An apology

To those hurting and heartbreaking, angry and frustrated after yesterday’s vote in North Carolina:

I’m sorry.

I’m sorry that as a woman married to a man I am part of a majority that has said, “My love is sacred and celebrated,” and has ignored or insulted yours.

I’m sorry that as a Christian, my views are often reported as stating that, “I know what God wants, and He agrees with me.”

I’m sorry that as a foreigner, an immigrant to this country, I was able to walk in with my marriage certificate half written in Welsh and demand that it be taken seriously; whereas your marriage certificate from one of these other states to which we are united does not guarantee any recognition of your union.

I’m sorry. It doesn’t seem fair.

I do not repent of marrying my husband. No regrets there. But I do repent of taking for granted the right to marry him. I’m sorry.

I’m sorry that I didn’t pray longer or louder for you.

There are those who do, though. Let me offer a little light on a dark day. We have our own amendment in Ohio, but there are children who do not believe in it. There are children in our schools who insist that when the family relationships class plans mock weddings, they should include the weddings hoped for by all of the students, not just the majority. They plan to marry, regardless of the law. They do not believe that, in the future, that law will stand; that it will be allowed to stand in their way. They believe that in their future, love wins.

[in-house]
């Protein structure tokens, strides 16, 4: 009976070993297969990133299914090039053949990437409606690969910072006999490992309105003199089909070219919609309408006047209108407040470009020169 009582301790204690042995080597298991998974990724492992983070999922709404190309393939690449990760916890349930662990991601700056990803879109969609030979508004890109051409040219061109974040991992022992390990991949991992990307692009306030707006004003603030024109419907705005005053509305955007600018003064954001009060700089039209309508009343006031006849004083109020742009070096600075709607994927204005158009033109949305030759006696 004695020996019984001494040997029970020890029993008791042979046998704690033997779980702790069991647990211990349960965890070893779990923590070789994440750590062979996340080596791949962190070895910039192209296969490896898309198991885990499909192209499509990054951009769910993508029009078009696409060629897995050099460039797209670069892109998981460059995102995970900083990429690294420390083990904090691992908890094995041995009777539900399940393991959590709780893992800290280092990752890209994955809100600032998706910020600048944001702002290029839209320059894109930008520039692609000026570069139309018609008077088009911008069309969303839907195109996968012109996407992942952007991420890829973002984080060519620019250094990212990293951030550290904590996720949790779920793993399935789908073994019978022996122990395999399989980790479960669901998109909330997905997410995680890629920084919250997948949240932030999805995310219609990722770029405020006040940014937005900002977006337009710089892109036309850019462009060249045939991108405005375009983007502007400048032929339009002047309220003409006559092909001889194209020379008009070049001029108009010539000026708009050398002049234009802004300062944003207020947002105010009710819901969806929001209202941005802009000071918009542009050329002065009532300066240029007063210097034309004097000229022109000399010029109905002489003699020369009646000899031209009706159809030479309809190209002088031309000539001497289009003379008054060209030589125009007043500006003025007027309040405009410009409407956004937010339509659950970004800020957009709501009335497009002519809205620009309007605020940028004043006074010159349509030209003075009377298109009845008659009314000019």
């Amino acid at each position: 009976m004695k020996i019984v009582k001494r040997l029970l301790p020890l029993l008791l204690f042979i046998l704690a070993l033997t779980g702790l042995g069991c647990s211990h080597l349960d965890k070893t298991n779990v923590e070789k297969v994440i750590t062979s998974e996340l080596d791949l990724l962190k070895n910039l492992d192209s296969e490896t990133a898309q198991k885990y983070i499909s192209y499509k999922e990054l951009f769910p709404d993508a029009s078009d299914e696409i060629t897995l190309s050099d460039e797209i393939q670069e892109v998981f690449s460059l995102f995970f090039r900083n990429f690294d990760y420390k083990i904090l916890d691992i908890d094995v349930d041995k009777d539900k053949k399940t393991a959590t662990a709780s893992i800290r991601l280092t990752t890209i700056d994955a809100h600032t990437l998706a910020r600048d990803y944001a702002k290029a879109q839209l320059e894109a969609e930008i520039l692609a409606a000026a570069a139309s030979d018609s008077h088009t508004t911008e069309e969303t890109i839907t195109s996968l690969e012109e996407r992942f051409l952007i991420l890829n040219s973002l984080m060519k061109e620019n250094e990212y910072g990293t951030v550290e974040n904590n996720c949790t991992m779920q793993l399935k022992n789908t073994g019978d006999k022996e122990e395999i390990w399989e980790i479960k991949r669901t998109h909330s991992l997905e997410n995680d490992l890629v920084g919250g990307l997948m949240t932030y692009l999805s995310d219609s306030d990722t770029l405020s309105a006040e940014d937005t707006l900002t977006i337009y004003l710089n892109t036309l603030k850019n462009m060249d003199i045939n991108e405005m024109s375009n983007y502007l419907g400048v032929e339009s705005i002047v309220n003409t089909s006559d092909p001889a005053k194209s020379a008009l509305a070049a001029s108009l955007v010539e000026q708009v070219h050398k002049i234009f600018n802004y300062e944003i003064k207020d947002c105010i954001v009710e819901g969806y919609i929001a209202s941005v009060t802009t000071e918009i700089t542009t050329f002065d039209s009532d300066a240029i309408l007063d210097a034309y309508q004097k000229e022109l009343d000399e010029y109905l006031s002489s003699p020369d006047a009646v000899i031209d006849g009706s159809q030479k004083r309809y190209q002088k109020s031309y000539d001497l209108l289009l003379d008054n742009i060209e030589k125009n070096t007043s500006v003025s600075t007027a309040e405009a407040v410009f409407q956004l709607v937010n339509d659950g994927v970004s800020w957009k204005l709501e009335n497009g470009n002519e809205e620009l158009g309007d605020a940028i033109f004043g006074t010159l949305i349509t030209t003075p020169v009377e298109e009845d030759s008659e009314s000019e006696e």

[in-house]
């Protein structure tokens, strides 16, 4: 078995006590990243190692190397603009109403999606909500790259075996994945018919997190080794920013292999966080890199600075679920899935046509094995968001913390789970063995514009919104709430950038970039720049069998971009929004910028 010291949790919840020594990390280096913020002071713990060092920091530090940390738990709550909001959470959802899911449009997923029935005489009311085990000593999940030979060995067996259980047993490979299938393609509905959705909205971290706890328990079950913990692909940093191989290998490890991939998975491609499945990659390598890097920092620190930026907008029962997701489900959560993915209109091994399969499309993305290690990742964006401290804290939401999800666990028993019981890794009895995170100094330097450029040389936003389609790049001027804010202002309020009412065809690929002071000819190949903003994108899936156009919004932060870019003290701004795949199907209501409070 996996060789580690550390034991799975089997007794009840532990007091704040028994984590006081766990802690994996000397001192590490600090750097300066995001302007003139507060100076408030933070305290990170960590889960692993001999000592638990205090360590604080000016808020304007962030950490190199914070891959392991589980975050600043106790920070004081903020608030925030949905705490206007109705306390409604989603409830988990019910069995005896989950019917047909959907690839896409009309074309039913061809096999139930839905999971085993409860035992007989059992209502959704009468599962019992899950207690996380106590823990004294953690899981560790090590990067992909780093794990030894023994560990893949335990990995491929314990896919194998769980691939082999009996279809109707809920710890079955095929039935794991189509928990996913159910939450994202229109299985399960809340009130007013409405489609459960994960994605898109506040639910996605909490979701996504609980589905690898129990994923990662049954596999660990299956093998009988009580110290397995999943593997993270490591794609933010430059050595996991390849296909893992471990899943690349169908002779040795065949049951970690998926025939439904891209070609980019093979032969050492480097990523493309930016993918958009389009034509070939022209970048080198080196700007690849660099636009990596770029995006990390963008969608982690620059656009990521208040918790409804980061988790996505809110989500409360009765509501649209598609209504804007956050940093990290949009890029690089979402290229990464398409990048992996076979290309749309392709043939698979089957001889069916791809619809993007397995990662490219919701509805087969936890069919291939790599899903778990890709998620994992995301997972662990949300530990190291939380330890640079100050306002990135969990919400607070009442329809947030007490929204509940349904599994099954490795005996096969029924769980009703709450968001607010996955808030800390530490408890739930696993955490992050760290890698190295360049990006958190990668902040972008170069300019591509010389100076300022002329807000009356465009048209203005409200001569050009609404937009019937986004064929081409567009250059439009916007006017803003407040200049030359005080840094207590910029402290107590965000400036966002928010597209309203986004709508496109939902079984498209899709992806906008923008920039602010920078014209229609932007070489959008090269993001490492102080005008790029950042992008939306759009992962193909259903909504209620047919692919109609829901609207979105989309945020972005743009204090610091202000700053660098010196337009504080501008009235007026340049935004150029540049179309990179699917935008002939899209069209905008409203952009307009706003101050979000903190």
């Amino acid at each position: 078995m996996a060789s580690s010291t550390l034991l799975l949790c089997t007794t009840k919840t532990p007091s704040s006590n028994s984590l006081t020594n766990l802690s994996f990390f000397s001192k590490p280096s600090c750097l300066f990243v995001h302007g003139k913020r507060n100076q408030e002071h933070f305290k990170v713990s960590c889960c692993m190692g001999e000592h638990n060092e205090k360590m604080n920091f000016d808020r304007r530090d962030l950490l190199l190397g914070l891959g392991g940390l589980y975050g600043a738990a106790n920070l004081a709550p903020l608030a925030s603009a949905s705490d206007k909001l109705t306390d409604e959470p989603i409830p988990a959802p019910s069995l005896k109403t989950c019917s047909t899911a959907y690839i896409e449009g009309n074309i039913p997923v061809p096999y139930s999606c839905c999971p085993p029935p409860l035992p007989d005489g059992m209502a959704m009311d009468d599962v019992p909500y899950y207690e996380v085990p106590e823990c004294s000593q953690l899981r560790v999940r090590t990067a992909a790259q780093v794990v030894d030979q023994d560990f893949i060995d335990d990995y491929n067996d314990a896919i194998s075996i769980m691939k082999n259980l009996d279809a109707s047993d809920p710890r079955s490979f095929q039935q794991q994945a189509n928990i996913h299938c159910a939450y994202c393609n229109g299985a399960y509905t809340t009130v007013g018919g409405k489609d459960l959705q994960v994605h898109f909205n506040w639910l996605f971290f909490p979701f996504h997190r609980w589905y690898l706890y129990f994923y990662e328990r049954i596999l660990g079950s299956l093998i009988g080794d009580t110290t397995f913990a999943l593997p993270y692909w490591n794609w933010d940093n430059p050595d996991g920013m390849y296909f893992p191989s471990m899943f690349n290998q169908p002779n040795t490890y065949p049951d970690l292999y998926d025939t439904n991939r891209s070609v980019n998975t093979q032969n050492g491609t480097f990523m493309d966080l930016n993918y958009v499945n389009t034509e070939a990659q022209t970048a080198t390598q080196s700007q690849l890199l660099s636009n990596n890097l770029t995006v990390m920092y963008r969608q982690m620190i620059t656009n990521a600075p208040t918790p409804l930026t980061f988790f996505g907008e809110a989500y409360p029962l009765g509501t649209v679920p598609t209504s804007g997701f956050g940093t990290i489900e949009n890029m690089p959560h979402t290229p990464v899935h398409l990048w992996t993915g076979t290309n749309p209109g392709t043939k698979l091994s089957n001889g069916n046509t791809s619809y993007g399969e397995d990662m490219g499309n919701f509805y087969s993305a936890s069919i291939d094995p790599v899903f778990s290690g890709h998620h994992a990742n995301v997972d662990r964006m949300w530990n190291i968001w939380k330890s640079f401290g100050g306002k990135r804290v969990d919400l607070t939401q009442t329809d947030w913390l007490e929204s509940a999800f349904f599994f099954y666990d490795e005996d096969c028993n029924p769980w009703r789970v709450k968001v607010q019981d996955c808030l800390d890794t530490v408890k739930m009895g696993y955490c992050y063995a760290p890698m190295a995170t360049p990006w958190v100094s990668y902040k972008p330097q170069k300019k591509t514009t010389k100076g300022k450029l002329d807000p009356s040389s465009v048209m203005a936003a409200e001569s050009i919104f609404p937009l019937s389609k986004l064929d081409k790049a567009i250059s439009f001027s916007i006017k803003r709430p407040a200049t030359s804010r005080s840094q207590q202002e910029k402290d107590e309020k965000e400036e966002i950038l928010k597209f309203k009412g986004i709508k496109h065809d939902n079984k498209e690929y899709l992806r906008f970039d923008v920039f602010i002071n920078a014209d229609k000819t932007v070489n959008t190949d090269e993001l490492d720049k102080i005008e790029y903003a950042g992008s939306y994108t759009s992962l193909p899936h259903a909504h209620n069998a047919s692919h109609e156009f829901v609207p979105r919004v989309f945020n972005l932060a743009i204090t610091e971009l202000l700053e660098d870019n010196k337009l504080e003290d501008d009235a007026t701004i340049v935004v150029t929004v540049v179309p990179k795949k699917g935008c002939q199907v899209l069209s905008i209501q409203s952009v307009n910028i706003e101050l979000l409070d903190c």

If I said, I believe that your love is sacred, is to be celebrated; that loving, faithful, committed marriages are something we should be supporting, not denying; that they are, yes, the bedrock of our families – and we should make sure that all of our families have our support and our celebration; if I said that I know that you are beloved not only of one another but of God, I might sound, from where I stand, a little bit patronizing. Especially today.

So I’ll just say, I’m sorry.



This post has been updated

About Rosalind C Hughes

Rosalind C Hughes is a priest and author living near the shores of Lake Erie. After growing up in England and Wales, and living briefly in Singapore, she is now settled in Ohio. She serves an Episcopal church just outside Cleveland. Rosalind is the author of A Family Like Mine: Biblical Stories of Love, Loss, and Longing , and Whom Shall I Fear? Urgent Questions for Christians in an Age of Violence, both from Upper Room Books. She loves the lake, misses the ocean, and is finally coming to terms with snow.
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